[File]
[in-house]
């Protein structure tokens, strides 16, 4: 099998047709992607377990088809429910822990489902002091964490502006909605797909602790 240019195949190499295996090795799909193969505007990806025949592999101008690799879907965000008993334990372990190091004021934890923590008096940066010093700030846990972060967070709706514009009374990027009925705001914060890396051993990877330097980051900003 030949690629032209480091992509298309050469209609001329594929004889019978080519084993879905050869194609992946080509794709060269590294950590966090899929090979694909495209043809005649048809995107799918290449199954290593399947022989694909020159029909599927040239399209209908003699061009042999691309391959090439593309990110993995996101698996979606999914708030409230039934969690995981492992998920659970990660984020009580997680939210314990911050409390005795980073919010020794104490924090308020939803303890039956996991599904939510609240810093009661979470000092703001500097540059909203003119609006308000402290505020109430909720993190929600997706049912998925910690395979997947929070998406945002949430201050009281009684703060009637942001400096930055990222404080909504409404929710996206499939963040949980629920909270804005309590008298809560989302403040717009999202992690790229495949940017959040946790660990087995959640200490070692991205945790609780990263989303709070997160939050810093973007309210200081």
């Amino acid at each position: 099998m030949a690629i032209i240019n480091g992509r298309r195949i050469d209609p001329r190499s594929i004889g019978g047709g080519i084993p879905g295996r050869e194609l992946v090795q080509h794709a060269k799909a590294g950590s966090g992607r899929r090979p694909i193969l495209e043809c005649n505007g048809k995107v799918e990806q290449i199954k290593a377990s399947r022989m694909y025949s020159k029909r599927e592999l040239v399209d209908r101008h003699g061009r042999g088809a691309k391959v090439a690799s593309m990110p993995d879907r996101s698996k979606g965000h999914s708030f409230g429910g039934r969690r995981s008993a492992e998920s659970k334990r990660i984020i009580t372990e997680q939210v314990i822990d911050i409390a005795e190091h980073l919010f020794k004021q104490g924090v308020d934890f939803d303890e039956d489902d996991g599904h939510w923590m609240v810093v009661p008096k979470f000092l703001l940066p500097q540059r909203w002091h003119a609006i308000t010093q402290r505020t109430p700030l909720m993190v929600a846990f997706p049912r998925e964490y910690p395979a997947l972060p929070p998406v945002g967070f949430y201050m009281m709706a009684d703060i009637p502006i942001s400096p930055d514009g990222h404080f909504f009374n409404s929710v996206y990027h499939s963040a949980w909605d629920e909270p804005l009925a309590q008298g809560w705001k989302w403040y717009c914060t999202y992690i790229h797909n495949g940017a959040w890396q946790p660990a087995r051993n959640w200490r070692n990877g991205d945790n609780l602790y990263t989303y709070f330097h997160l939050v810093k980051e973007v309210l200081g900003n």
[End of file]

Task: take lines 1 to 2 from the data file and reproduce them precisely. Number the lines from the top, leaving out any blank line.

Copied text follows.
[in-house]
């Protein structure tokens, strides 16, 4: 099998047709992607377990088809429910822990489902002091964490502006909605797909602790 240019195949190499295996090795799909193969505007990806025949592999101008690799879907965000008993334990372990190091004021934890923590008096940066010093700030846990972060967070709706514009009374990027009925705001914060890396051993990877330097980051900003 030949690629032209480091992509298309050469209609001329594929004889019978080519084993879905050869194609992946080509794709060269590294950590966090899929090979694909495209043809005649048809995107799918290449199954290593399947022989694909020159029909599927040239399209209908003699061009042999691309391959090439593309990110993995996101698996979606999914708030409230039934969690995981492992998920659970990660984020009580997680939210314990911050409390005795980073919010020794104490924090308020939803303890039956996991599904939510609240810093009661979470000092703001500097540059909203003119609006308000402290505020109430909720993190929600997706049912998925910690395979997947929070998406945002949430201050009281009684703060009637942001400096930055990222404080909504409404929710996206499939963040949980629920909270804005309590008298809560989302403040717009999202992690790229495949940017959040946790660990087995959640200490070692991205945790609780990263989303709070997160939050810093973007309210200081």